op monitor interval=”5s” role=”Master” OCF_CHECK_LEVEL=”1″ \
    op monitor interval=”2s” role=”Slave” OCF_CHECK_LEVEL=”1″
    primitive reader_vip_1 ocf:heartbeat:IPaddr2 \
    params ip=”″ nic=”eth0″
    primitive reader_vip_2 ocf:heartbeat:IPaddr2 \
    params ip=”″ nic=”eth0″
    primitive reader_vip_3 ocf:heartbeat:IPaddr2 \
    params ip=”″ nic=”eth0″
    primitive writer_vip ocf:heartbeat:IPaddr2 \
    params ip=”″ nic=”eth0″ \
    meta target-role=”Started”
    ms ms_MySQL p_mysql \
    meta master-max=”1″ master-node-max=”1″ clone-max=”3″ clone-node-max=”1″ notify=”true” globally-unique=”false” target-role=”Master” is-managed=”true”
    location No-reader-vip-1-loc reader_vip_1 \
    rule $id=”No-reader-vip-1-rule” -inf: readerOK eq 0
    location No-reader-vip-2-loc reader_vip_2 \
    rule $id=”No-reader-vip-2-rule” -inf: readerOK eq 0
    location No-reader-vip-3-loc reader_vip_3 \
    rule $id=”No-reader-vip-3-rule” -inf: readerOK eq 0
    location No-writer-vip-loc writer_vip \
    rule $id=”No-writer-vip-rule” -inf: writerOK eq 0
    colocation reader_vip_1_dislike_reader_vip_2 -200: reader_vip_1 reader_vip_2
    colocation reader_vip_1_dislike_reader_vip_3 -200: reader_vip_1 reader_vip_3
    colocation reader_vip_2_dislike_reader_vip_3 -200: reader_vip_2 reader_vip_3
    property $id=”cib-bootstrap-options” \
    dc-version=”1.1.6-3.el6-a02c0f19a00c1eb2527ad38f146ebc0834814558″ \
    cluster-infrastructure=”openais” \

    When I start corosync, and pacemaker, then check it with command: crm_mon -1, this is my results:
    [root@PRM_M ~]# crm_mon -1
    Last updated: Mon May 28 11:19:57 2012
    Last change: Mon May 28 11:16:40 2012 via crmd on PRM_S1
    Stack: openais
    Current DC: PRM_S1 – partition with quorum
    Version: 1.1.6-3.el6-a02c0f19a00c1eb2527ad38f146ebc0834814558
    3 Nodes configured, 2 expected votes
    7 Resources configured.

    Node PRM_S2: UNCLEAN (offline)
    Online: [ PRM_M PRM_S1 ]

    Failed actions:
    reader_vip_1_start_0 (node=PRM_S1, call=7, rc=6, status=complete): not configured
    reader_vip_2_start_0 (node=PRM_S1, call=8, rc=6, status=complete): not configured
    reader_vip_3_start_0 (node=PRM_S1, call=9, rc=6, status=complete): not configured
    p_mysql:0_monitor_0 (node=PRM_S1, call=6, rc=5, status=complete): not installed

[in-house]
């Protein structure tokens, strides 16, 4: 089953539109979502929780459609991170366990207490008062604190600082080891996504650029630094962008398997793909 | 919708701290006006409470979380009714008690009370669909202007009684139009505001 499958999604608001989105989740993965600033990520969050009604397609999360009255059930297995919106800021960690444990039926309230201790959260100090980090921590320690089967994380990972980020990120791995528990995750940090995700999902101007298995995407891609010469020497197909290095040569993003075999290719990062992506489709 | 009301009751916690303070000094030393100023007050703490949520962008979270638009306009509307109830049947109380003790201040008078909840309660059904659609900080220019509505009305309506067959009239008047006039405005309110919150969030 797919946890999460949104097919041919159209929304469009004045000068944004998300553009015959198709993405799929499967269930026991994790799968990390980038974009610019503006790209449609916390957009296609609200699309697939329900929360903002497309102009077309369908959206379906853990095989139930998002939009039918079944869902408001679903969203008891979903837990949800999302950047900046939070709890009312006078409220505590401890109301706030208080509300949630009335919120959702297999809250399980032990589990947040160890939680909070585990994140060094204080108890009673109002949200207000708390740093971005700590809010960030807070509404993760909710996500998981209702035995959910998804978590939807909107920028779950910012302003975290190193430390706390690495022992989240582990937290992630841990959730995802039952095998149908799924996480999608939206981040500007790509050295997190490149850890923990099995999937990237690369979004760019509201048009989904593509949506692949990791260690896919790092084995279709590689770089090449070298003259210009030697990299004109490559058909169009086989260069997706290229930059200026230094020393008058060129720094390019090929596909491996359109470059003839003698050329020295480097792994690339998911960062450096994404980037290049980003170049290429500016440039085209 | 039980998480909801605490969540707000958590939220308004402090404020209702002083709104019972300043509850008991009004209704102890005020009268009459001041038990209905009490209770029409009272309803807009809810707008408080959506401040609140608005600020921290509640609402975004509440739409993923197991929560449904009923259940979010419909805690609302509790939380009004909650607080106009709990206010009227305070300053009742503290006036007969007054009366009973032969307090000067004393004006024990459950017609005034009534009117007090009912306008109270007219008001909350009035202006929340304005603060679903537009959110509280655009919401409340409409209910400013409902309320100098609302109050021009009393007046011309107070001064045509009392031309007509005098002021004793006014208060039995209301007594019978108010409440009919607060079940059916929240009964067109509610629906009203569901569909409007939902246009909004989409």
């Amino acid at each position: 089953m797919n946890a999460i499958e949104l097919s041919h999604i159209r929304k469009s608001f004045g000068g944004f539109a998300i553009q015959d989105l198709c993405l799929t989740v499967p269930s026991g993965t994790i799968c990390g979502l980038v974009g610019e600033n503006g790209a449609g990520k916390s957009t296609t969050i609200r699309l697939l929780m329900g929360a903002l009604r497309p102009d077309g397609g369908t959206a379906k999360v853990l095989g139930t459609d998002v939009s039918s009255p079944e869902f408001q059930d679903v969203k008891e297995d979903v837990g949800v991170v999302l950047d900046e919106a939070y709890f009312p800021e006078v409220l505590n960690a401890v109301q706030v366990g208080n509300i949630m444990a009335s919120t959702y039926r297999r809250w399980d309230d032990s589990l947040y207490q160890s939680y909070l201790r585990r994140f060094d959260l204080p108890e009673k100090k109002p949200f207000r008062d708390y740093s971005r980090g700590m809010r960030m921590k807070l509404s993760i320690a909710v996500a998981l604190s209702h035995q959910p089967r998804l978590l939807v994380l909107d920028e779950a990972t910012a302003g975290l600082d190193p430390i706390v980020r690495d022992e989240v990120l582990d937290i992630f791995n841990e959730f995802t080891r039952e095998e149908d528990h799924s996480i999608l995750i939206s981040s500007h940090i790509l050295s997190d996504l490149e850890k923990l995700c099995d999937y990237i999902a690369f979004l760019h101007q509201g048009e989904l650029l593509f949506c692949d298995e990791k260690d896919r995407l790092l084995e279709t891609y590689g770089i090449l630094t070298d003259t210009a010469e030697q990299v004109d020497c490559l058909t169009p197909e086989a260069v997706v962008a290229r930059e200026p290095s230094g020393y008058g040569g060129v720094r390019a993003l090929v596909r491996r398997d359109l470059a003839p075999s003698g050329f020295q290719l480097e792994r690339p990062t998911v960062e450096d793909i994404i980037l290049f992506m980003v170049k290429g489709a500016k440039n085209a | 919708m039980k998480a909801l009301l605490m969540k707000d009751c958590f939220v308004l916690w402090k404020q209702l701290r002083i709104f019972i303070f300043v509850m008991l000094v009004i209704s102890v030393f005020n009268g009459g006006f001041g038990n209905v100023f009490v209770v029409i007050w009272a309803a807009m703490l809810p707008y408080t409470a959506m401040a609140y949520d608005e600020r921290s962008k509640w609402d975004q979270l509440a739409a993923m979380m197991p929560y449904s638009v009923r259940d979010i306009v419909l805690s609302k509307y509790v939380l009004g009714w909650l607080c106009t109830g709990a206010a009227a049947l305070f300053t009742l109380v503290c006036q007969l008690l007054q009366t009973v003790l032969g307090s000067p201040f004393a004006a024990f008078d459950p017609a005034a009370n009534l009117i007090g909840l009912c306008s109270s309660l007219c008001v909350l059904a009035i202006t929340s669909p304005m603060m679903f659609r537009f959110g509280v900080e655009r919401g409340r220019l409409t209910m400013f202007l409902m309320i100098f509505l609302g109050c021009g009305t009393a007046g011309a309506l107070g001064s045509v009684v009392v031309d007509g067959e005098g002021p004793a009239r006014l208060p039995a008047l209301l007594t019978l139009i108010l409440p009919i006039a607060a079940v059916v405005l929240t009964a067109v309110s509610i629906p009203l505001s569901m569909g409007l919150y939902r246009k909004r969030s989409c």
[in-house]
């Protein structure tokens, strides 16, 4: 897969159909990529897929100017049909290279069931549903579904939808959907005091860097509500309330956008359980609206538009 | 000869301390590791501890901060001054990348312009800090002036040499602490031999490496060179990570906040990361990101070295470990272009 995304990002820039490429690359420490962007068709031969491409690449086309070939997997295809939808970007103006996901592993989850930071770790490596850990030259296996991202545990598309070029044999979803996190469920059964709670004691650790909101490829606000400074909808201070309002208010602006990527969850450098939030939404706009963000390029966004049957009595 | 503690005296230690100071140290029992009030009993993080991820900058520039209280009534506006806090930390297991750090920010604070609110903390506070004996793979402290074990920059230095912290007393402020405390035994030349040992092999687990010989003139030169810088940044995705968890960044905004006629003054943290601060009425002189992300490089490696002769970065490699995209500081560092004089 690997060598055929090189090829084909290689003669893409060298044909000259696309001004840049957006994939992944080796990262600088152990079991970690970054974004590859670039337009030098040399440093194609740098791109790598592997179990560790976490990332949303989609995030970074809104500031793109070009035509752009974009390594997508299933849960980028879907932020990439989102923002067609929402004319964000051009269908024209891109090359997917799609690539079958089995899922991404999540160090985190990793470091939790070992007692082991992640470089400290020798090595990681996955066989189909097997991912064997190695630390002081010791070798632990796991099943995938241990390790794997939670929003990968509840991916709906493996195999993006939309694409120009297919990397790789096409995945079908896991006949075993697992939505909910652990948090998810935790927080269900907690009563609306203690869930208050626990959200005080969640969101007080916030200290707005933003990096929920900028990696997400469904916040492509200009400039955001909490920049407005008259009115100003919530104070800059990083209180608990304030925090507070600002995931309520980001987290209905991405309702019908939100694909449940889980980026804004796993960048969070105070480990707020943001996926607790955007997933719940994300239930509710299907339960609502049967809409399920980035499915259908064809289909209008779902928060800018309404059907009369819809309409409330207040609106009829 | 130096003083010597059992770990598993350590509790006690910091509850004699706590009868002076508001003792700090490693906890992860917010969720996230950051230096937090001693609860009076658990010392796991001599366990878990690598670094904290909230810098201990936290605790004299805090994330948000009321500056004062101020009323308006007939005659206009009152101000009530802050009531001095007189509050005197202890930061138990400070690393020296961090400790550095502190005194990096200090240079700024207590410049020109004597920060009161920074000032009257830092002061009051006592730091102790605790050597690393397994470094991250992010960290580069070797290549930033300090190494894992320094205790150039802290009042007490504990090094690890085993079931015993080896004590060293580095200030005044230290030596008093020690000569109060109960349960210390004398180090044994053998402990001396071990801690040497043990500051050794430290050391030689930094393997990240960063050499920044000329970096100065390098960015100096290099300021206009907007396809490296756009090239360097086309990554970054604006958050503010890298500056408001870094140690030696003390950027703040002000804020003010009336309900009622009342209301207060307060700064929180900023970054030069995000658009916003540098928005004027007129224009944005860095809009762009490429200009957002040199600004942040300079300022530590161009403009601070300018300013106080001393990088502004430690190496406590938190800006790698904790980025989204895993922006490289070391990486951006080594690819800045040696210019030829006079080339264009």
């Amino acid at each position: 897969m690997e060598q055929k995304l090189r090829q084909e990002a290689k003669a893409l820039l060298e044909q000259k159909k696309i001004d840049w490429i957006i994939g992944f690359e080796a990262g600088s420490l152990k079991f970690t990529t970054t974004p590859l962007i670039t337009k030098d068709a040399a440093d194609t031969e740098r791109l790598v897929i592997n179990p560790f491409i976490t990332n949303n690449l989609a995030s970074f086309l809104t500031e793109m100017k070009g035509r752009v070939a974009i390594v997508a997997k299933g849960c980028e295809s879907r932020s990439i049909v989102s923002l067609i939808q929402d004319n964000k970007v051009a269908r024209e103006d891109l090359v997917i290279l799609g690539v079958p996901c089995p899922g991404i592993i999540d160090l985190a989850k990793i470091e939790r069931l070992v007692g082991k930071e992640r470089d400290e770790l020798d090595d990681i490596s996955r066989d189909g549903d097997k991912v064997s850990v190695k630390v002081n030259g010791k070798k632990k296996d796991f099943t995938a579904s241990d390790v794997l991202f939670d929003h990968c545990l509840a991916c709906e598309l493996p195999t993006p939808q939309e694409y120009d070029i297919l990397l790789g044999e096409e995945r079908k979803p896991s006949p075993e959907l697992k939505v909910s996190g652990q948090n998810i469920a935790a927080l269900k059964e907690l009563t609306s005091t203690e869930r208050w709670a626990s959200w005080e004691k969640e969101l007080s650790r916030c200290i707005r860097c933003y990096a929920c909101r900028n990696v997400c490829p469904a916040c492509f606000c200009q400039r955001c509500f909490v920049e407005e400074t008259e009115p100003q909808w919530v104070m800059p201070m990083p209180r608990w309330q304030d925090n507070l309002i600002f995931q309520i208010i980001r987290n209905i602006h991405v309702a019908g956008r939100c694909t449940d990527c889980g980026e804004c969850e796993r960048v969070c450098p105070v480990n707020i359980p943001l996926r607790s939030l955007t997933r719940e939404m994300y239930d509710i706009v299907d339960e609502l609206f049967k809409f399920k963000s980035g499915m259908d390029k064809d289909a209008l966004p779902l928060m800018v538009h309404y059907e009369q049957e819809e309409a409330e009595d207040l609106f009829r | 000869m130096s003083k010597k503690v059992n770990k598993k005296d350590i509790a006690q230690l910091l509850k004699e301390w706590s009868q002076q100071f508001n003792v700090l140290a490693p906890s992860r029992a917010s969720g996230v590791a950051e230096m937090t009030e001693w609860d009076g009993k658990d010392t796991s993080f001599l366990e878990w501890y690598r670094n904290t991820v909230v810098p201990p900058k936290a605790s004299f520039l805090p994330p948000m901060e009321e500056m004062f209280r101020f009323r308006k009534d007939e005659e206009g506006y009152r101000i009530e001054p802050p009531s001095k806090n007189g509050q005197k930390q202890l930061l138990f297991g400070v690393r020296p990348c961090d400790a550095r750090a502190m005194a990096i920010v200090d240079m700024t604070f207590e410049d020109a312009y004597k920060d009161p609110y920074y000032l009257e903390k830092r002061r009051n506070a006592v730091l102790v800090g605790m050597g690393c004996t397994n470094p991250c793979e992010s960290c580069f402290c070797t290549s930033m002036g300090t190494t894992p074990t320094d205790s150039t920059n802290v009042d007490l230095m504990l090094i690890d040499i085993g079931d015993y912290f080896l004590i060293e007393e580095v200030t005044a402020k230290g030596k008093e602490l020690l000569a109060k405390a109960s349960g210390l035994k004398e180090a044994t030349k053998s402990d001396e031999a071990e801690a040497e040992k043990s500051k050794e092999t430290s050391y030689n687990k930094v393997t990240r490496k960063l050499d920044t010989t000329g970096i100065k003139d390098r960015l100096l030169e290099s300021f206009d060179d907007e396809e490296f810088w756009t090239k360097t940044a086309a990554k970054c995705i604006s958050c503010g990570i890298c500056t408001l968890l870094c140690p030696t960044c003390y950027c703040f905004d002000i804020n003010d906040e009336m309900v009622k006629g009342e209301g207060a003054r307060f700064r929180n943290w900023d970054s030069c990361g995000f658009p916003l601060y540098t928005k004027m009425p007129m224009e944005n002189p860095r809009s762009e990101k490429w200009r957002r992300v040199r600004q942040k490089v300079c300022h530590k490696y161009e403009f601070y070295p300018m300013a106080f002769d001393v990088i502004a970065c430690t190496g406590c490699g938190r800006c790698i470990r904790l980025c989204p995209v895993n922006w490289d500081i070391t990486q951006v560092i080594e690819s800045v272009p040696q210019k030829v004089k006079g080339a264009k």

writer_vip_start_0 (node=PRM_S1, call=10, rc=6, status=complete): not configured
    p_mysql:0_monitor_0 (node=PRM_M, call=6, rc=5, status=complete): not installed
    [root@PRM_M ~]#

    And that seem PRM can not work.
    Please help me if I configured anything wrong.
    Thanks very much!

    May 27, 2012 at 9:37 pm
  • Sabin Iacob

    I guess the article is slightly out of sync with the current version of the RA 🙂

    I got the it from (where your README says it’s moved), and I was scratching my head for a while looking for why readerOK and writerOK weren’t set, only to find out by reading the script that it’s called “readable” by default now, and there is no mention of a “writable” attribute

    Also, check_slave has a bug: if replication is not working, $secs_behind is NULL, so [ $secs_behind -gt $OCF_RESKEY_max_slave_lag ] will give you an error and leave the reader IP on (because if sees the exit status from [ as false)

    The correct test is [ $secs_behind = NULL ] || [ $secs_behind -gt $OCF_RESKEY_max_slave_lag ]

    I added code for setting “writable” to the master and things seem to be working fine, but I need to stress it some more (under some circumstances if I reboot the master under load it sets some bonkers value for log file and log position when coming back online as a slave); it is less of a problem after fixing the secs_behind logic, though…

    However, killing the master and watching siege only miss 10-15 requests before the new master takes resuming is bloody impressive 😀

    If you are interested in the changes, I can do the github pull request dance and all

    May 28, 2012 at 1:49 am
  • Sabin Iacob

    ugh… s/takes resuming/takes over/ 🙁

    May 28, 2012 at 1:51 am
  • SLiX


    I now have a setup that works OK, but I would like to suggest a little thing.